For decades, astrophysicists have theorized that the majority of matter in our universe is made up of a mysterious invisible mass known as dark matter (DM). While scientists have not yet found any direct evidence of this invisible mass or confirmed what it looks like, there are several possible ways we could search for it soon.
One theory is that dark matter particles could collide and annihilate each other to produce cosmic rays that proliferate throughout our galaxy — similar to how cosmic ray collisions with the interstellar medium (ISM) do.
This theory could be tested soon, thanks to research conducted using the A Large Ion Collider Experiment (ALICE), one of several detector experiments at CERN’s Large Hadron Collider (LHC).
ALICE is optimized to study the results from collisions between nuclei that travel very close to the speed of light (ultra-relativistic velocities). According to new research by the ALICE Collaboration, dedicated instruments could detect anti-helium-3 nuclei (the anti-matter counterpart to He3) as they reach Earth’s atmosphere, thus providing evidence for DM.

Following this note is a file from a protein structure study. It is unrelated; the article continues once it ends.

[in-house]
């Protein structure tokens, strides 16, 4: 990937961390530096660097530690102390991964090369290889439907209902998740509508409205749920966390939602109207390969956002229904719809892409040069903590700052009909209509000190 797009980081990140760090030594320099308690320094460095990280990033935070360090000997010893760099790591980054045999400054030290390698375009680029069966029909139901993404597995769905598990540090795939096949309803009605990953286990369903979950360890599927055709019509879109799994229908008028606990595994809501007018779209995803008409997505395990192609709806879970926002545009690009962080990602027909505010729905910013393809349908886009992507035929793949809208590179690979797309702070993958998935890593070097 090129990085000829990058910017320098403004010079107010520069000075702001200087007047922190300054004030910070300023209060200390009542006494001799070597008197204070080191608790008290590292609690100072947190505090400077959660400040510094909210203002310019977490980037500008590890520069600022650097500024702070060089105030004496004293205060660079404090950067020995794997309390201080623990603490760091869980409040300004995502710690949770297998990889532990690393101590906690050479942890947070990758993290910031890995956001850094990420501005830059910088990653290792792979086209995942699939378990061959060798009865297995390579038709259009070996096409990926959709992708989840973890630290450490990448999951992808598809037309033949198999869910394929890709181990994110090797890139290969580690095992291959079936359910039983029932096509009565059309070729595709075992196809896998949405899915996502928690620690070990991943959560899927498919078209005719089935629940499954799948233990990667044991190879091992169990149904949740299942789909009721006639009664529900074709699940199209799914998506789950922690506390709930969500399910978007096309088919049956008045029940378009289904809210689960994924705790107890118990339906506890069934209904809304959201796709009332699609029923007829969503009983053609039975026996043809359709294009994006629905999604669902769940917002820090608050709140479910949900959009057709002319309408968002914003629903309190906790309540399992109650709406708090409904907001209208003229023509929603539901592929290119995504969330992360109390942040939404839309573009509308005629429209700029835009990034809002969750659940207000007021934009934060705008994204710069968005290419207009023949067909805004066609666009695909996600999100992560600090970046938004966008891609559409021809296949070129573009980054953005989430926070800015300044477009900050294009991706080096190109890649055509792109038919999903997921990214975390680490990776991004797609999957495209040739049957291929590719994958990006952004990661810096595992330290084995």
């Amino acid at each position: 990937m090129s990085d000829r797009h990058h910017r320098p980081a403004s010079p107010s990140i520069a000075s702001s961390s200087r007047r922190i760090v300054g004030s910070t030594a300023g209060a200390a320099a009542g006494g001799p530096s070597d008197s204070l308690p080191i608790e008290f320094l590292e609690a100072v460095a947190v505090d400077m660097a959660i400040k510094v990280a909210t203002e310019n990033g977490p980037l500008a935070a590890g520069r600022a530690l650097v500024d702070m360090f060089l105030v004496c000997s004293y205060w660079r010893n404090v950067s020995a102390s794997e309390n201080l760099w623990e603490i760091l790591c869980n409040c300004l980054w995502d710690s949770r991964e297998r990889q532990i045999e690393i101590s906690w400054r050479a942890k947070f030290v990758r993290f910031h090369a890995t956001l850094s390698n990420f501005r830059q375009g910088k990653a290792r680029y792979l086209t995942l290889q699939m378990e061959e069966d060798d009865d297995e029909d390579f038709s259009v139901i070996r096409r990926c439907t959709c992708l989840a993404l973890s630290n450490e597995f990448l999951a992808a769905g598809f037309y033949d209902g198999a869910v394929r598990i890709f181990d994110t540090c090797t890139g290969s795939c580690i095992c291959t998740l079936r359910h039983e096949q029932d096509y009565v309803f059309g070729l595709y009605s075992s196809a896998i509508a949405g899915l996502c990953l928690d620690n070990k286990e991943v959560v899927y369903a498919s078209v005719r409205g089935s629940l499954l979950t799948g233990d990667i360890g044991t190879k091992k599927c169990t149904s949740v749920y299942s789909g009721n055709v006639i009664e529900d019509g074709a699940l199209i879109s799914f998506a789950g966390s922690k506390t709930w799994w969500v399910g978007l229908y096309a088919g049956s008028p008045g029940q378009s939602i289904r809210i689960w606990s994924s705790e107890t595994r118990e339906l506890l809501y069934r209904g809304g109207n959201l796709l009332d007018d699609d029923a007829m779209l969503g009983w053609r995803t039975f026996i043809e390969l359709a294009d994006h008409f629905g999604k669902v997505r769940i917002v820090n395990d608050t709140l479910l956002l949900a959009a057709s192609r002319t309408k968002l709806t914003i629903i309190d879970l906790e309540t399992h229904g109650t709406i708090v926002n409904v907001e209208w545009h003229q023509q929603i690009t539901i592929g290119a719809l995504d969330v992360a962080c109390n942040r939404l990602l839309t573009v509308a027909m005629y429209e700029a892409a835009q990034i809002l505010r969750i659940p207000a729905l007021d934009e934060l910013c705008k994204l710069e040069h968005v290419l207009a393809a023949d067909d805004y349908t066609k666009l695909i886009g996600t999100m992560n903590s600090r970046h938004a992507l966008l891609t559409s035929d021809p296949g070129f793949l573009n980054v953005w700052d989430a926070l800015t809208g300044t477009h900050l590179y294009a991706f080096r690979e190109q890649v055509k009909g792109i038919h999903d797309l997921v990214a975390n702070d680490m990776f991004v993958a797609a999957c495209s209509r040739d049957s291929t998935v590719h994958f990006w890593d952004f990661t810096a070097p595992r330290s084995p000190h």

How the dark matter search began
The theory of dark matter emerged in the 1960s when astronomers were conducting observational tests of general relativity (GR) using distant galaxies and galaxy clusters.
A key prediction of GR is that the curvature of spacetime is altered in the presence of gravitational fields caused by massive objects. This can be observed with gravitational lenses, a phenomenon where light from a distant source is warped and amplified (leading to Einstein’s Rings, Crosses, and Arcs). However, when observing large structures in the Universe, astronomers noted that the curvature they observed was far greater than expected.
This suggested two possibilities: either Einstein was wrong (despite all the tests that have proven it to be correct), or there must be mass in the universe that we cannot see. The challenge for astrophysicists and cosmologists ever since has been finding direct evidence of this elusive dark matter.
How to detect the mysterious matter
As they indicated in their study, which recently appeared in the journal Nature Physics, antinuclei produced by DM annihilations could be detected (depending on the nature of DM itself). In this case, the ALICE Collaboration used the leading theoretical profile known as Weakly-Interacting Massive Particles (WIMPs).
Per the WIMPs theory, DM consists of particles that don’t emit or absorb light and only interact with other particles via the weak nuclear force. This same theory also states that interaction between these particles causes them to annihilate one another and produce anti-He3 nuclei, composed of two antiprotons and one antineutron.
These antinuclei would travel throughout our galaxy and could be measured as cosmic rays, high-energy particles that originate from beyond our Solar System and collide with our atmosphere (producing “showers” of elementary particles).